The winner of the 2015 Marco Biagi Award is Uladzislau Belavusau (Vrije Universiteit Amsterdam, the Netherlands) for a paper entitled A Penalty Card for Homophobia from EU Labor Law: Comment on Asociaţia ACCEPT (C-81/12). In the paper, the author provides a detailed analysis of Asociaţia ACCEPT, an important case from the Court of Justice of the European Union on sexual orientation discrimination. The Court held (1) that an employer could be found liable for the discriminatory statement of a person who is publicly perceived as playing a leading role for the employer, even though the person does not have the legal capacity to bind the employer and (2) that national rules prohibiting such discrimination must be effective, proportionate, and dissuasive. Professor Belavusau evaluates the case as an example of cause lawyering that could be used as a model of legal mobilization for LGBT advocates and for other social movements.
The International Association of Labor Law Journals sponsors the Marco Biagi Award in honor of one of the founders of the Association: Marco Biagi, a distinguished labor lawyer and a victim of terrorism because of his commitment to social justice. A list of the member journals of the International Association can be found at http://www.labourlawjournals.com.
This year’s winner was chosen by an academic jury composed of Frank Hendrickx (Belgium), Alan Neal (UK), and György Kiss (Hungary).
Prior winners of the Marco Biagi Award were:
2014 Lilach Lurie (Bar-Ilan University, Israel), Do Unions Promote Gender Equality?
Specially Noted ̶ Isabelle Martin (University of Montreal, Canada), Corporate Social Rsponsibility as Work Law? A Critical Assessment in the Light of the Principle of Human Dignity
2013 Aline Van Bever (University of Leuven, Belgium), The Fiduciary Nature of the Employment Relationship
2012 Diego Marcelo Ledesma Iturbide (Buenos Aires University, Argentina), Una propuesta para la reformulación de la conceptualización tradicional de la relación de trabajo a partir del relevamiento de su especificidad jurídica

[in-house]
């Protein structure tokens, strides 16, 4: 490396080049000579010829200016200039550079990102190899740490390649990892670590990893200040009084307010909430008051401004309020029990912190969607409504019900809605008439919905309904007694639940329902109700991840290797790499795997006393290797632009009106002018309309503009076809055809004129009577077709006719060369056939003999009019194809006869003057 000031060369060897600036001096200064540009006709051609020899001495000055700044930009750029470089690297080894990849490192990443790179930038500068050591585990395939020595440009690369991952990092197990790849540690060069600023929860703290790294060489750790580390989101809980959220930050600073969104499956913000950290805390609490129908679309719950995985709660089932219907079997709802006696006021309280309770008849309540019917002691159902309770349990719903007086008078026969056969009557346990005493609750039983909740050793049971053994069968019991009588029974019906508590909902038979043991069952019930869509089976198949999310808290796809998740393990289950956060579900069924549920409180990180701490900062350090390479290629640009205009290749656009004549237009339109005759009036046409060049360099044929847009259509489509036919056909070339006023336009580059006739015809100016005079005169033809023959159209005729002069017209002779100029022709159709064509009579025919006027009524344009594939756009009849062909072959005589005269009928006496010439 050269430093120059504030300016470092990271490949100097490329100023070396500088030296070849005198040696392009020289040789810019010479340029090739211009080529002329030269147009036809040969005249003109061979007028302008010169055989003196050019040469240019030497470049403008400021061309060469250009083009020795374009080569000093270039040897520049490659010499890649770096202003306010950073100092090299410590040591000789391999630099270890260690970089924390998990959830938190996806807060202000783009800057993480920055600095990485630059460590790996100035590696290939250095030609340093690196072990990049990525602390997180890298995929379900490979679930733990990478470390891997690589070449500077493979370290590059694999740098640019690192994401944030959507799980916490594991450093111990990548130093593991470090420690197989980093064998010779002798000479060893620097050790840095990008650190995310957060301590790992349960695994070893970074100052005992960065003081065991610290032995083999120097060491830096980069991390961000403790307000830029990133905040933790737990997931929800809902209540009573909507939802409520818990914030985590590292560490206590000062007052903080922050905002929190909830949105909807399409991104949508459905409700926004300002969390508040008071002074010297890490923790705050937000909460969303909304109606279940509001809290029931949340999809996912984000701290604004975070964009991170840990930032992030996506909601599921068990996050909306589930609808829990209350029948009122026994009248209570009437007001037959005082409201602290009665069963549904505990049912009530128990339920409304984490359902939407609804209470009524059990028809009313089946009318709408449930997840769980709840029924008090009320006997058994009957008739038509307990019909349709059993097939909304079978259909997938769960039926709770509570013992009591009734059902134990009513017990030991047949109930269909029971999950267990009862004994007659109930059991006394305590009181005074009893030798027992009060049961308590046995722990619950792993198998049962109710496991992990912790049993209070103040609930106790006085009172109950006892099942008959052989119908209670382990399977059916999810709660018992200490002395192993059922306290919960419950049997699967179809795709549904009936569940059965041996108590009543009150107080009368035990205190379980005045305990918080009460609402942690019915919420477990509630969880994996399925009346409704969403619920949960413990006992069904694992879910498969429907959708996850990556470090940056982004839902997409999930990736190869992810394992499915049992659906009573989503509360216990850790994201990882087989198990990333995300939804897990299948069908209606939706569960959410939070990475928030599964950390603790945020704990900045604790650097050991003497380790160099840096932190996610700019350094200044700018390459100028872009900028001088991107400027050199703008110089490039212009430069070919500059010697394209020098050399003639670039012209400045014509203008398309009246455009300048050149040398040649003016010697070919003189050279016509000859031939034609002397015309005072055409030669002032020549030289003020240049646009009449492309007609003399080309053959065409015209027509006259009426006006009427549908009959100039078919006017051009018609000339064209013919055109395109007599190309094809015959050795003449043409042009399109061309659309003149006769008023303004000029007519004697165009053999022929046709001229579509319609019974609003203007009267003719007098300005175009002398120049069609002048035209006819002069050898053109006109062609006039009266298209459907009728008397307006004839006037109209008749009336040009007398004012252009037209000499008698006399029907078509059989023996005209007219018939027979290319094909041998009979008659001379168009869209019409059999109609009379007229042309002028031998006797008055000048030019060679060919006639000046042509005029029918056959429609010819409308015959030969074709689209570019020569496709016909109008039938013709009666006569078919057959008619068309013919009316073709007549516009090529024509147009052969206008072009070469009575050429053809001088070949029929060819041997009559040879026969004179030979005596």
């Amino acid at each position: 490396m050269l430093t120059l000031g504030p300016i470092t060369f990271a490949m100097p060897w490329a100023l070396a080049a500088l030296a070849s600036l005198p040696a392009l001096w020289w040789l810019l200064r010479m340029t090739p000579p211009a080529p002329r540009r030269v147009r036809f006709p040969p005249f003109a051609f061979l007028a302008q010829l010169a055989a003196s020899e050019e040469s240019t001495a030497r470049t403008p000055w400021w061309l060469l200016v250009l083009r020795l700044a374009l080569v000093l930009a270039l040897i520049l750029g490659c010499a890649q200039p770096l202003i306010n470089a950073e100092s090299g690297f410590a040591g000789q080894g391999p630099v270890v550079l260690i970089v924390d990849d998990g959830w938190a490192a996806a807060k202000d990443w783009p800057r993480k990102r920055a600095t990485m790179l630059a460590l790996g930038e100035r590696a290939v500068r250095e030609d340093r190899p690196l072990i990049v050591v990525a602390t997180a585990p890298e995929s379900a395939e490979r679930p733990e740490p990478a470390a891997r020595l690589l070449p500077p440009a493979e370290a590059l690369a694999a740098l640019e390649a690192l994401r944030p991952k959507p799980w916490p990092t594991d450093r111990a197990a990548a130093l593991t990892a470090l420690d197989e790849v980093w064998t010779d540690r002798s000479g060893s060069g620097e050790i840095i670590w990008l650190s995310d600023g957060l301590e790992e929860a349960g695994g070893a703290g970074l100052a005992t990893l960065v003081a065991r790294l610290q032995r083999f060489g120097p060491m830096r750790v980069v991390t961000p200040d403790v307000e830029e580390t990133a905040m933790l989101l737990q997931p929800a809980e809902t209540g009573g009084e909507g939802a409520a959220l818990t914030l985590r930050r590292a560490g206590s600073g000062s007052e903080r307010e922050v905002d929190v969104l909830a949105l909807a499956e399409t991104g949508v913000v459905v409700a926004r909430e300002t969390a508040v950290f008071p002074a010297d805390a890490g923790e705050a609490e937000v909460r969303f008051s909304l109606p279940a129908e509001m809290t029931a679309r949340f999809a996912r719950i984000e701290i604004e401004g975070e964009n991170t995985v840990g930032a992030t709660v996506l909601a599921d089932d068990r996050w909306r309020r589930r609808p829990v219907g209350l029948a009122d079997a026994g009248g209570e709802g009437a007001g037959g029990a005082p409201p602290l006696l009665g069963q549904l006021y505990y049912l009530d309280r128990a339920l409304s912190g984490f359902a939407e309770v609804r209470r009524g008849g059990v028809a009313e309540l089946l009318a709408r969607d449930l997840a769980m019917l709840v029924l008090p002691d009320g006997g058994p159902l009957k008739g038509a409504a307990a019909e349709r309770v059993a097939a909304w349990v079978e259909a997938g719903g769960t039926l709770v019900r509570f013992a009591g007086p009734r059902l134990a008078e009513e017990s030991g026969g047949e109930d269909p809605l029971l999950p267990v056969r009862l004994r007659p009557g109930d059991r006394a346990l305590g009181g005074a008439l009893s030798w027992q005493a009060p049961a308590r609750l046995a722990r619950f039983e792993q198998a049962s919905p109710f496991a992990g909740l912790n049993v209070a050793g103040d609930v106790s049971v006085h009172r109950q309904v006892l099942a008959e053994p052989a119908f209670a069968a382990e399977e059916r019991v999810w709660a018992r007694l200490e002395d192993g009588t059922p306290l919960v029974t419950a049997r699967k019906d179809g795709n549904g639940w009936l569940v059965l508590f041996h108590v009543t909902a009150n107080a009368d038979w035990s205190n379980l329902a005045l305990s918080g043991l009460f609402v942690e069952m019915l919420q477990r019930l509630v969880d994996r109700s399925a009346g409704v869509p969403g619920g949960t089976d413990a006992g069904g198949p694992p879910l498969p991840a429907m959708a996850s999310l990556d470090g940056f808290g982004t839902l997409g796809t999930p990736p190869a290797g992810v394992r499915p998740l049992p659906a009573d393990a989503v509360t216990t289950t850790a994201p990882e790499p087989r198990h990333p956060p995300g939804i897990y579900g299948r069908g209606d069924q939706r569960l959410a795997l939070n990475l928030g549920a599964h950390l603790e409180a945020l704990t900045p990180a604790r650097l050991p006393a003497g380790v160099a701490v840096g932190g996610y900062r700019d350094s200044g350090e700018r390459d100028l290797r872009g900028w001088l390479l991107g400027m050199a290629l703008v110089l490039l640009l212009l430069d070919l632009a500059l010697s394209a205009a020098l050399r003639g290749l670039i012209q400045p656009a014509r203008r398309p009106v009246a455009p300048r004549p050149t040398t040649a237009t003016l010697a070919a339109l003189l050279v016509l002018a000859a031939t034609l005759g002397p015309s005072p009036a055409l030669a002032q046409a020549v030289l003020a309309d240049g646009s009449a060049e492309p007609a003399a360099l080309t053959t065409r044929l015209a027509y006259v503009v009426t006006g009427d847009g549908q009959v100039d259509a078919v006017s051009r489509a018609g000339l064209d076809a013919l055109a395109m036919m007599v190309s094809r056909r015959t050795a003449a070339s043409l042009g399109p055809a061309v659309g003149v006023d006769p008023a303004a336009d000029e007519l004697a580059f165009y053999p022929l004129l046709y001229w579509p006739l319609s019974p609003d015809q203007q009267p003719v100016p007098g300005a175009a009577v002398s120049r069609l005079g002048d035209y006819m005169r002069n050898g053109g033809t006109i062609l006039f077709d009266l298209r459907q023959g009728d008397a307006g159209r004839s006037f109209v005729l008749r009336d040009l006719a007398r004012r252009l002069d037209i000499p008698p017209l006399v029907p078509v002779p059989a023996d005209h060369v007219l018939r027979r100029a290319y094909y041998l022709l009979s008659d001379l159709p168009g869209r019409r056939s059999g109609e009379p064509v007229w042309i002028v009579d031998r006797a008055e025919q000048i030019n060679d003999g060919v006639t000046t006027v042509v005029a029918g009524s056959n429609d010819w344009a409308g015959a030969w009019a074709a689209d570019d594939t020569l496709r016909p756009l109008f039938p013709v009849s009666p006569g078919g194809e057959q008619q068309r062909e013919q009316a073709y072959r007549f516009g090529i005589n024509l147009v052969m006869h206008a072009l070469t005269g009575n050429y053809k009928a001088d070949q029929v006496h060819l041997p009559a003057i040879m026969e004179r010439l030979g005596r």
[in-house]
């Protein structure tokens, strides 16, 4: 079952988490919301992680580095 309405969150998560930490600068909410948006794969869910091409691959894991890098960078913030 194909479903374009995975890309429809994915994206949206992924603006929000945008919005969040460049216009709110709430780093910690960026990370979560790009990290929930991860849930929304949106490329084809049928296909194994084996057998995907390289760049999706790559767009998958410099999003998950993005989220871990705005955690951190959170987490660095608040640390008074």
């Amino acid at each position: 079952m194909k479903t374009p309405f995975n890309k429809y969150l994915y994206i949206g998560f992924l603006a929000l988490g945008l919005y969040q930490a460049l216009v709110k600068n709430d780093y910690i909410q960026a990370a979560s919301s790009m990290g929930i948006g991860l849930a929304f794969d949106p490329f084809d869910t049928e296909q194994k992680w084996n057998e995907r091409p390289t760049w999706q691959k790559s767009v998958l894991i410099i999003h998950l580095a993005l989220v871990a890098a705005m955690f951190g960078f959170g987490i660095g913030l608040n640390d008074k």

Specially Noted ̶ Apoorva Sharma (National Law University, India), Towards an Effective Definition of Forced Labor
2011 Beryl Ter Haar (Universiteit Leiden, the Netherlands), Attila Kun (Károli Gáspár University, Hungary) & Manuel Antonio Garcia-Muñoz Alhambra (University of Castilla-La Mancha, Spain), Soft On The Inside; Hard For the Outside.An Analysis of the Legal Nature of New Forms of International Labour Law
Specially Noted ̶ Mimi Zou (Oxford University, Great Britain), Labour Relations With “Chinese Characteristics”? Chinese Labour Law at an Historic Crossroad
2010 Virginie Yanpelda, (Université de Douala, Cameroun), Travail décent et diversité des rapports de travail
Specially Noted ̶ Marco Peruzzi (University of Verona, Italy), Autonomy in the European social dialogue.
2009 Orsola Razzolini (Bocconi University, Italy), The Need to Go Beyond the Contract: “Economic” and “Bureaucratic” Dependence in Personal Work Relations
Wednesday, May 20, 2015
The Executive Committee of the AALS Labor Relations and Employment Law Section is seeking abstracts for papers to be presented at the 2016 Annual Meeting in New York, NY. The section program is entitled: Local Laboratories of Workplace Regulation.
This program will focus on local governments as sources of labor and employment regulation. In recent years, local governments across the United States have enacted labor protections, including mandatory paid leave, a higher minimum wage, and wage theft protections. In response, several state legislatures have passed laws designed to preempt such local regulation. May a local government, “if its citizens choose, serve as a laboratory” to try experiments in workplace regulation “without risk to the rest of the country?” For example, local “right-to-work” laws have been adopted in a dozen Kentucky counties, with similar efforts underway in Illinois. Are these local laws permitted by the National Labor Relations Act? Are they good policy in any event? This program will cover these and other issues raised by the rise of local workplace regulation.
A panel of leading scholars already committed to present will provide a multidisciplinary perspective on these questions. We are seeking one additional speaker who will present on a relevant topic, and we particularly encourage new voices to submit a paper abstract.
The Labor Relations and Employment Law Section program will take place on Friday, January 8, 2016 from 10:30am to 12:15pm. This program is co-sponsored by the Section on State and Local Government.
Please submit an abstract of no more than 400 words and a resume to Section Chair Jason Bent at firstname.lastname@example.org, by August 15, 2015.